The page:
24. On a careful consideration of these rival contentions we have come to the conclusion that it is not necessary on the facts of the present case to decide the larger question as to whether two remedies are available to the authorities concerned in respect of a contravention which comes both under the Sea Customs Act and the Foreign Exchange Act and if so, to what extent the two remedies are concurrent, cumulative or otherwise. Let us confine ourselves to the application of sub-section (3) of section 8 of the Foreign Exchange Act to the facts of this case. That sub-section states firstly, that the restrictions imposed by sub-sections (1) and (2) shall be deemed to have been imposed under section 19 of the Sea Customs Act; secondly, it states that the aforesaid deeming provision shall be without prejudice to the provisions of section 23 of the Foreign Exchange Act; and thirdly, it states that all the provisions of the Sea Customs Act shall have effect accordingly. The construction put forward on behalf of the appellant Company is that where section 23 of the Foreign Exchange Act is applicable, any other remedy under the Sea Customs Act is barred; because that is the effect of the second part of the sub-section which says that the deeming provision shall be without prejudice to the provisions of section 23 and the concluding part of the sub-section which says that all the provisions of the Sea Customs Act shall have effect accordingly is controlled by the second part, as is indicated by the use of the word 'accordingly' therein. The learned Solicitor-General has put forward a different construction. According to him, the second part of the sub-section when it says 'without prejudice to the provisions of section 23' merely means that the remedy under section 23 is also available in an appropriate case, but it does not bar the remedy available under the Sea Customs Act; otherwise, the third and concluding part of the sub-section is rendered otiose. He has further supported his contention by a reference to section 23A, inserted in 1952, which repeats the phraseology of deleted sub-section (3) of section 8 but makes it sufficiently clear what the meaning of the clause 'without prejudice to the provisions of section 23' is.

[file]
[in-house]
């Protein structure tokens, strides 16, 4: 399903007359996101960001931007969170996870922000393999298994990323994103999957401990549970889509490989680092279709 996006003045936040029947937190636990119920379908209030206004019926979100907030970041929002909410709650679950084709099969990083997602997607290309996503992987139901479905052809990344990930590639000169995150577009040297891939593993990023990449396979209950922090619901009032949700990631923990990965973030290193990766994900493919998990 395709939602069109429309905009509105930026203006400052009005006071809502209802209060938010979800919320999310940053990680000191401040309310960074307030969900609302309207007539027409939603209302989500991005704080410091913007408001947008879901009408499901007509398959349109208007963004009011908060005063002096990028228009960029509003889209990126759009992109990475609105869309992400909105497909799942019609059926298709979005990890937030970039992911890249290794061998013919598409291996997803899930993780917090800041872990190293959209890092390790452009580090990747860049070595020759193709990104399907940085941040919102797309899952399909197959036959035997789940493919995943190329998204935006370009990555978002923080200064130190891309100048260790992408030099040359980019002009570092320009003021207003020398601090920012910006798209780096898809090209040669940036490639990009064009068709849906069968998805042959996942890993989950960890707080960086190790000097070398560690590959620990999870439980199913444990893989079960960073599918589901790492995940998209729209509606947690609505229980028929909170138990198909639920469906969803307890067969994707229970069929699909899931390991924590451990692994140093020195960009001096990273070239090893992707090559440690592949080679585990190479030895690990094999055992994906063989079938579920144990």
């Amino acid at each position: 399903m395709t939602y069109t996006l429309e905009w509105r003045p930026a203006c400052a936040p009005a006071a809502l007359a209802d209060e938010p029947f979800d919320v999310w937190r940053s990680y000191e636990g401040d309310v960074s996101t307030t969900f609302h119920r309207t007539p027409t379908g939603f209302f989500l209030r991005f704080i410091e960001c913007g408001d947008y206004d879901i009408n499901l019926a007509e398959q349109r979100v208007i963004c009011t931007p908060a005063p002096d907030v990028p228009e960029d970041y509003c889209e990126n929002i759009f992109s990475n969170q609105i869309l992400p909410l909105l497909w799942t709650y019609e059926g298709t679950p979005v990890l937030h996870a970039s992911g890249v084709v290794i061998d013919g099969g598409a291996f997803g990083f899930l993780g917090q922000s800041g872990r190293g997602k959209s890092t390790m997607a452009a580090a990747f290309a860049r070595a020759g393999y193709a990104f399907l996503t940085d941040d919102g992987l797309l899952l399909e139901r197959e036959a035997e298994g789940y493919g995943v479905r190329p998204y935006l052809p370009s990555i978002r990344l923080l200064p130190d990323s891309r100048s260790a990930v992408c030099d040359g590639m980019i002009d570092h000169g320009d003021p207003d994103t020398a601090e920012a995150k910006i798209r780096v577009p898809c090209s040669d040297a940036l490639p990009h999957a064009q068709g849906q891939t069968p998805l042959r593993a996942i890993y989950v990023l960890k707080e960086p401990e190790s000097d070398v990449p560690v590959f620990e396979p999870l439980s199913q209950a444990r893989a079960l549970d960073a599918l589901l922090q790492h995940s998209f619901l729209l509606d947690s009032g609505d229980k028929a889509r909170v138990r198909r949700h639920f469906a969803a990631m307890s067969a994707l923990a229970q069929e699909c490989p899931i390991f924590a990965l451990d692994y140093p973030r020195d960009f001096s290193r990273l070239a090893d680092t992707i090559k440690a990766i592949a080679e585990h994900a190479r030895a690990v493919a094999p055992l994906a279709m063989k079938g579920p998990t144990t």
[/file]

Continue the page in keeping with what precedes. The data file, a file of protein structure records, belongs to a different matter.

25. We do not so decide, but let us assume that the construction put forwarded on behalf of the appellant is the one that should be accepted in this case. The question then is - does section 23 of the Foreign Exchange Act apply to the facts of this case and could the appellant Company be proceeded against under that section A distinction must at once be drawn between an action in rem and a proceeding in personam. Section 23 of the Foreign Exchange Act is a proceeding against the offender, and is applicable to the person who contravenes any of the provisions of that Act, even though on a conviction for such contravention, the Court may, if it thinks fit and in addition to any sentence which it may impose for such contravention, direct that the goods in respect of which the contravention has taken place be confiscated. In substance it is a proceeding against a person for the purpose of penalising him for a contravention of the provisions of the Foreign Exchange Act, and such a proceeding is available when the offender is known. Take, however, a case where the offender (the smuggler, for example) is not known, but the goods in respect of which the contravention has taken place are known and have been seized. Section 167(8) of the Sea Customs Act contemplates a case of this nature, when it describes the offence in col. 1 in the following words -

'If any goods, the importation or exportation of which is ............. prohibited or restricted be imported into or exported from India contrary to such prohibition or restriction.'